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Michael Collins Is Hopefully Pesimistic

“Imagine having the sports world to yourself and you’re the only game in town. We know how starved everyone is for some live sporting event to go on.”

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The PGA Tour recently announced their revised schedule for the 2020 season which includes their first event being held June 11 to 14 at the Charles Schwab Challenge in Forth Worth, TX at Colonial. The PGA Tour will be the first of the major sports leagues to return to action since the outbreak of COVID-19 and there are many in the golf world who are still uncertain if these events will move ahead as scheduled.

PGA Tour commissioner Jay Monahan was one of the major sports leaders involved in a recent conference call with President Donald Trump which was then followed by the announcement of their revised schedule for 2020 which included The Masters being moved to November. 

PGA Tour commissioner Jay Monahan warns players in email about ...

Chris McKee with Barrett Sports Media spoke with ESPN golf analyst Michael Collins about the return of golf and what this could mean for the PGA Tour. Collins has been in contact with the PGA Tour as well as city officials who are hosting upcoming events. 

Chris McKee: The Charles Schwab is scheduled to return June 11, how hopeful are you this actually goes ahead as planned?

Michael Collins: I would say I’m hopefully pessimistic. I’ve spoken to the mayor of Fort Worth (Betsy Price) and I was on the teleconference with the PGA Tour when they made the schedule announcement and there are so many things that are still up in the air. One of them is that the tour knows of 25 players and 35 caddies that still aren’t in the country so what happens if they can’t get back in because of the travel ban in certain places. 

Are you going to tell members who are eligible and want to play in the tournament that they can’t and what does that look like legally? 

Lets say the tournament happens, what are you going to do with the players that say, “I’m really not comfortable with coming back and doing this”?Their answer to this was “talk to the players because they’re independent contractors.” So basically, the tour is saying, “If you don’t show up, thats on you.” So its almost forcing players to risk their health and travel.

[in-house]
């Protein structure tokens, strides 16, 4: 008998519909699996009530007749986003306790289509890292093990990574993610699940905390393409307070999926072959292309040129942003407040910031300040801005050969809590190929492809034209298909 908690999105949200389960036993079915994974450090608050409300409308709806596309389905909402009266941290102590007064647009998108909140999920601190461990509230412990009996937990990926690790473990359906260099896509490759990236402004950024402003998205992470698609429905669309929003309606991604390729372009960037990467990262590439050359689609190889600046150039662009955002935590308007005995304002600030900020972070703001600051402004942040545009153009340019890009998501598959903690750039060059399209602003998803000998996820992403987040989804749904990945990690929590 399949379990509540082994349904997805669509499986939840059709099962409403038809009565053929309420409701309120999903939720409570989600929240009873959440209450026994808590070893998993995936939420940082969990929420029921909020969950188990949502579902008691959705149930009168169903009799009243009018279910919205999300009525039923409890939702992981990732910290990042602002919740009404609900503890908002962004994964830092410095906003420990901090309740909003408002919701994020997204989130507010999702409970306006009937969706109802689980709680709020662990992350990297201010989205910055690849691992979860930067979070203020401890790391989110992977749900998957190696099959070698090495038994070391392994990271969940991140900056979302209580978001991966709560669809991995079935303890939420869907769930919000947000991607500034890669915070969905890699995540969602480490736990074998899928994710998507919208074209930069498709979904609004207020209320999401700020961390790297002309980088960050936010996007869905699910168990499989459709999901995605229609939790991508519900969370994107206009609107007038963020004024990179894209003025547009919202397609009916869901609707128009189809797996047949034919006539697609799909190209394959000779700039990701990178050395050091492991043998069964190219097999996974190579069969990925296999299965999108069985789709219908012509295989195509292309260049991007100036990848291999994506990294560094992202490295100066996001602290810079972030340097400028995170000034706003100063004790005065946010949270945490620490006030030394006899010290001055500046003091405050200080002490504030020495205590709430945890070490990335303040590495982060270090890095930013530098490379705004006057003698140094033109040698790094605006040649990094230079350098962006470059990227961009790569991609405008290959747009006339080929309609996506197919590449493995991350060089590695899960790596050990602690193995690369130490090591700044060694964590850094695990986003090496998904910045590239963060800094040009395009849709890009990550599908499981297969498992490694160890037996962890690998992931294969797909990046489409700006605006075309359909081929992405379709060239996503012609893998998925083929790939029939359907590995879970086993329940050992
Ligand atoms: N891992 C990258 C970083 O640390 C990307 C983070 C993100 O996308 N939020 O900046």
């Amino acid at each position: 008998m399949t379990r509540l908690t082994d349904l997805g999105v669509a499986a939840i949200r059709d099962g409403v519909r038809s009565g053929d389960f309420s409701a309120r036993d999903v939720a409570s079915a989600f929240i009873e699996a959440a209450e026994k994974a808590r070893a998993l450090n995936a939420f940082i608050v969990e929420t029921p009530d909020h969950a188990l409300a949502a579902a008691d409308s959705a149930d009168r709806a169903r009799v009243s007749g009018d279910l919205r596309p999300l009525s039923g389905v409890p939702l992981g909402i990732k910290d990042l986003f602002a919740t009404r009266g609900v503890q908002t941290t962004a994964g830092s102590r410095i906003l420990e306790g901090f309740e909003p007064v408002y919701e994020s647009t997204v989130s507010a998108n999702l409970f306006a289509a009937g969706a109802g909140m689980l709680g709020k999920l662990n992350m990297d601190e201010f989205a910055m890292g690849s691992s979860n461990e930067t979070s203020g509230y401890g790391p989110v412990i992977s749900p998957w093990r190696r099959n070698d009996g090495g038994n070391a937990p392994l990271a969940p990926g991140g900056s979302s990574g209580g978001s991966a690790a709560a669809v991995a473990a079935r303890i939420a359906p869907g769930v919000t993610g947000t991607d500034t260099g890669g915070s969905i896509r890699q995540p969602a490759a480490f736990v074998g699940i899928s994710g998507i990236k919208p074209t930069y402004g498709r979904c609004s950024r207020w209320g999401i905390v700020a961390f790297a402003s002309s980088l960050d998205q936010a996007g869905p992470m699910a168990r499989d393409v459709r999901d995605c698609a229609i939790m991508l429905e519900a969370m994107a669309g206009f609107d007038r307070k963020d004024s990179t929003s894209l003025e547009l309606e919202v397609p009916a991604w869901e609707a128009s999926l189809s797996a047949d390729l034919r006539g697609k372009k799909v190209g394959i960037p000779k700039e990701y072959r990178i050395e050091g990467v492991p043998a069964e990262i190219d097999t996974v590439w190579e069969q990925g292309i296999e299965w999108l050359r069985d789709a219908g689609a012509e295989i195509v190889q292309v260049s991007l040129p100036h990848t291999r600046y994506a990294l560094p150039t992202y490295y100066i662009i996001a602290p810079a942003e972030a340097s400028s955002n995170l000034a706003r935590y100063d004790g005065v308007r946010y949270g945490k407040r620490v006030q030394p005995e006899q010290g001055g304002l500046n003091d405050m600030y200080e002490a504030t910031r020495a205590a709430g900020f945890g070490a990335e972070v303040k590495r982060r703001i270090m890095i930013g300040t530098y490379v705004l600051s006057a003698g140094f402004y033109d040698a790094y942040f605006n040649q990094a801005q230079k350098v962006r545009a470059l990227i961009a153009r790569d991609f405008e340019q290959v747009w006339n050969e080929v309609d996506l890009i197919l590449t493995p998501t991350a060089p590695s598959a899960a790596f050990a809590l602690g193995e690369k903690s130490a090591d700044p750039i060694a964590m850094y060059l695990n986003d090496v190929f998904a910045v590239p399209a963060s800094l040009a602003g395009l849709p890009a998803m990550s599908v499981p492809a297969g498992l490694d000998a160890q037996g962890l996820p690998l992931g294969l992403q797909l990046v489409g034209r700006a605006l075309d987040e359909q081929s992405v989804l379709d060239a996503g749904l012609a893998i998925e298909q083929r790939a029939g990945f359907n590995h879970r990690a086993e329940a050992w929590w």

We’re still in the middle of this pandemic but who knows where we will be in six weeks. I asked the mayor if infrastructure was going to be up and running by June 8th which means hotels and restaurants and how is all of that going to work. The mayor said that was still being worked on which means they don’t know. The mayor said she was hopeful that they (the players) were going to be able to stay in one or two hotels but (uncertain) how restaurants were going to work and how you will staff those hotels. It’s a gargantuan task.

CM: With golf being the first of the major sports to return, do you think this is an opportunity to grow the game and create more fans?

MC: Oh yeah. Thats one of the reasons why everyone is standing on one side of the river. Its like a giant herd of wildebeest waiting to cross to the other side where it looks like the green grass is.

Imagine having the sports world to yourself and you’re the only game in town. We know how starved everyone is for some live sporting event to go on.

CM: As a guy who covers golf daily, how excited are you that come June, there are going to be a 1000 new broadcasters claiming to be a golf experts?

MC: We’re going to have golf before that if the Tiger and Phil (Mickelson) thing happens. That one will be much easier to put on and thats a great test case and I think thats why the tour is going to be ok with it.

Lets get Tiger Woods, Phil Mickelson, Tom Brady and Peyton Manning on the golf course together. Its four people out on the course and you can social distance and it would be funny if all four of them didn’t have caddies and we’re watching them push carts. That would be hilarious. It’s a great test case if they can pull this off on Memorial Day weekend. 

CM: The PGA Tour switched their schedule around last year to avoid competing with the NFL but now we’re going to have The Masters in November which means it will go up against the NFL.

MC: But is it really though? If the full sports scenario is in place by then, on Saturday you watch The Masters and college football and then Sunday you watch The Masters and the NFL, like who is losing in this scenario? It would be phenomenal to have The Masters and the NFL on the same Sunday.

I also love the optimism of Augusta National not only saying we’re playing The Masters in November but also in their statement putting out that if you have a ticket you’re welcome. So they’re basically saying that by November, fans and patrons, lets go! The roars are going to be here. 

Follow Michael Collins on Twitter @ESPNCaddie.

Chris McKee is a Toronto based broadcaster and writer. He does play-by-play for CBC Sports & TSN radio with the CEBL as well as PXP for One Volleyball, OSBA & Orangeville Prep, the premier high school program in Canada. He also works as a traffic reporter for TSN 1050, News Talk 1010 & Jewel 88.5 and was recently the Social Media Director for Golf Talk Canada on TSN. Prior to working in sports, he was an award winning music agent and concert promoter for 20 years producing tours for the likes of Rihanna, The Black Eyed Peas, Wu-Tang Clan, 50 Cent, The Roots and many more. He is the author of the book “Life on the road with the Wu-Tang Clan.” He can be reached on Twitter @MrMcKee.